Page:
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Dustin Ackley: 2015 breakout hitter

Dustin Ackley made a swing adjustment in 2014 and had a dramatic increase in both hard contact and production.

Steven Bisig-USA TODAY Sports

Dustin Ackley has largely been a disappointment in his short career. On June 30 of last year, the former #2 overall pick of the 2009 draft had a career wRC+ of 87 in roughly 1700 PA and a 2014 wRC+ of just 72. The Mariners have had some high end talent bust at the MLB level in recent years, including Jesus Montero and Justin Smoak, and Ackley looked like he might be headed down that path. However, Ackley made a mechanical change at the plate in the second half of 2014, a significant change that made him a different hitter. Ackley's production surged after making this adjustment, and I've pinned him as my breakout hitter for 2015.

Dramatic increase in good contact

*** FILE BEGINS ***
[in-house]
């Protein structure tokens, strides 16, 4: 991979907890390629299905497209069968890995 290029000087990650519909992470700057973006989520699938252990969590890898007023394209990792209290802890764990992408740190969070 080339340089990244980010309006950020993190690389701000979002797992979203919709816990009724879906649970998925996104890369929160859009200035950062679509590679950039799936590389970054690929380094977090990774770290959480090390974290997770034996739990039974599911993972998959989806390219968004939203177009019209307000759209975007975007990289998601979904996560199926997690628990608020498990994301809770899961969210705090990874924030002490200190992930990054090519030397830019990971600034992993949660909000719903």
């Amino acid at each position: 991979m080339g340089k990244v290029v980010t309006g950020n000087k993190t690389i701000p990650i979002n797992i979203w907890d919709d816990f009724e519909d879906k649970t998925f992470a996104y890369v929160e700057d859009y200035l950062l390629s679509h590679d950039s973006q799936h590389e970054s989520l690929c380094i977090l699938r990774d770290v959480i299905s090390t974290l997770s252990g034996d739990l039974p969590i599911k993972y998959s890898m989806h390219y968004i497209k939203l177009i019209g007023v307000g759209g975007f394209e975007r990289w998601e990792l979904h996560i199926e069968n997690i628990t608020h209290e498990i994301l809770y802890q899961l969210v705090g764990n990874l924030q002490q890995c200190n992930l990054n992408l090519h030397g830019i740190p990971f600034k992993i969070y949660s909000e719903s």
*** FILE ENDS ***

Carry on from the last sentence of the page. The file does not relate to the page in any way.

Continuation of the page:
Ackley began hitting the ball significantly harder in the second half of 2014, after he made an adjustment at the plate. Hard hit% and medium hit% are the percentages of at bats that end in a hard or medium hit ball. Video trackers classify the stat based on exit velocity off the bat, batted ball trajectory and contact location on the bat. For hard hit balls, trackers are looking for exit velocities of 90+ mph with contact on the sweet spot of the barrel. For medium hit balls, trackers are looking for exit velocities of 74-89 mph with contact near the sweet spot. Hard hit balls result in batting averages of around .700, while medium hit balls result in batting averages around .400. About 100% of home runs, 80% of triples and 70% of doubles are classified as hard hit. Hitters who generate a lot of hard and medium contact are more likely to have strong results than hitters who generate less amounts of hard and medium contact.